Well, yes and no.

On the one hand, there was some genuinely enjoyable wrestling here.

Savage/Dynamite was the best thing on the card while Orndorff/Orton delivered and Steamboat/Savage was also a gem.

On the other hand, I think we had like 3 clean finishes in the whole tournament and a lot of dumb booking, especially when it came to Junkyard Dog.

The guy had one three minute match against Iron Sheik, wrestled (and I use that term very loosely here) for about 40 seconds against Moondog Spot and didn’t even get a three-count from a verified official, and then sat around for an hour enjoying a bye to the final.

Then, he took on a Macho Man who had been working his ass of all night and could only beat him by Countout.

All this, and we’re supposed to think JYD has truly earned his tournament win?

It was incredibly stupid, but a good bit of nostalgia with a smattering of good wrestling to boot.

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Thursday, 22 October 2020

Movie Review: Hell Comes to Frogtown (1988)

Hell Comes to Frogtown (1998) Movie Review | Poster | Rowdy Roddy Piper
It's the end of the twentieth century and mankind has blown its wad...

If you only do one good thing for yourself today, watching the trailer to the 1988 sci-fi caper Hell Comes to Frogtown should definitely be it.

Directed by Donald G. Jackson and written by Jackson and written by Randall Frakes, this goofy b-movie may not be a cinematic masterpiece but the trailer, my goodness, the trailer may be the greatest thing of all time.

I mean seriously, it’s just about the most gloriously over-the-top slice of 1980s awesomeness that you’ve ever seen in your whole natural life.

Even if you lived through the 80s, nothing you’ll have experienced in that decade will have been as epic or as fun as the trailer for this movie.

Don't just take my word for it though. Just look at it:

What does any of this have to do with retro pro wrestling?


It stars none other than pro wrestling legend, the late, great Rowdy Roddy Piper.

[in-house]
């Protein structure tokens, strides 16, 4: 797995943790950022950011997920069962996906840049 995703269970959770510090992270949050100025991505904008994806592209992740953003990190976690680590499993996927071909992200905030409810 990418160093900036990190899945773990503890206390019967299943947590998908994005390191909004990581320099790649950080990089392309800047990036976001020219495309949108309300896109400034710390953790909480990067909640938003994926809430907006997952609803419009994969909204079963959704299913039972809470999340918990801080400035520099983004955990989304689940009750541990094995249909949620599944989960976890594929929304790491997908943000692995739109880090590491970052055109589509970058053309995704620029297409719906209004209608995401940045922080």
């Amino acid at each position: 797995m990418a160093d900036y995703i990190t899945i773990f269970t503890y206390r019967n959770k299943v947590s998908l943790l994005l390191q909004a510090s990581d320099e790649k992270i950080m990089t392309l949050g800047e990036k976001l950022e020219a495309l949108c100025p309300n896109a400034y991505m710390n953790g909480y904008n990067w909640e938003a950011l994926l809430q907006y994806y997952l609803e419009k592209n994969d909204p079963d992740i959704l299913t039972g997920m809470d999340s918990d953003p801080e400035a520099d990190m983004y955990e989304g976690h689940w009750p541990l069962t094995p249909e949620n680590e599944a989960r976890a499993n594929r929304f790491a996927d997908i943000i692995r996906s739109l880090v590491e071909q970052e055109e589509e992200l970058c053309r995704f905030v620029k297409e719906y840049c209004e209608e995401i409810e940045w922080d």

It's also nearly Halloween, which is the time of year when we usually post these kinds of offbeat reviews.

OK, so Hell Comes to Frogtown might be neither as good nor as memorable as Piper’s turn in cult classic They Live, but it’s certainly better than the hokey horror/unintentional comedy that was Pro Wrestlers vs. Zombies.

In that film, Hot Rod had to team up with Shane Douglas to fight some zombies while Matt Hardy shagged his missus in the background.

In this one, it’s Piper that’s doing all the shagging, and saving humanity in the process.

Yes, ladies and gentlemen, this is a film in which Roddy Piper must prevent human extinction by getting laid as often as possible.

He does this under the watchful eye of an armed guard and a doctor, both or whom just so happen to be smoking hot women who Piper also gets to shag.

So far, so bizarre, right? But there is a point to all this...sort of.

Hell Comes to Frogtown finds us in a post-apocalyptic world in which repopulating the species Is top priority for the remaining humans.

To help with this of badass, sexy nurse warrior type women track down Sam Hell (good name), who has apparently been wandering the barren wastelands and shagging everything in sight.

Chosen for his magnum dong and renowned sexual prowess, the warrior nurses simply want Hell (Piper) to impregnate a bunch of women. However, it then it turns out that the woman have been captured by a race of mutant amphibian people and taken to their base (the titular Frogtown) so that the mutants can breed them to become the new superior race.

Joined by a sexy armed guard (Cec Verrell) and about equally as sexy Doctor (Sandahl Bergman), Piper’s new mission is to rescue the kidnapped women, return them to safety, and promptly give them one.

Yes, it really is as dumb as sounds.

No, it really isn’t the greatest movie ever made.

At times it’s cheesy. At times it’s absolutely ludicrous. At times it’s just badly acted and poorly written.

But at other times it’s hilarious, goofy, and -if you’re into the sight of Sandahl Bergman in her undies- even kinda sexy.

Even if it was none of those things, Hell Comes to Frogtown gave us the greatest movie trailer of all time, and for that alone it's worth all the praise in the world.

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Retro Pro Wrestling

New reviews of classic WWF/WWE events recalling every moment from Wrestlemania 1 - 30. You'll also find reviews of WCW, ECW, TNA and the occasional indie event, along with a look at old school magazines, merchandise and more.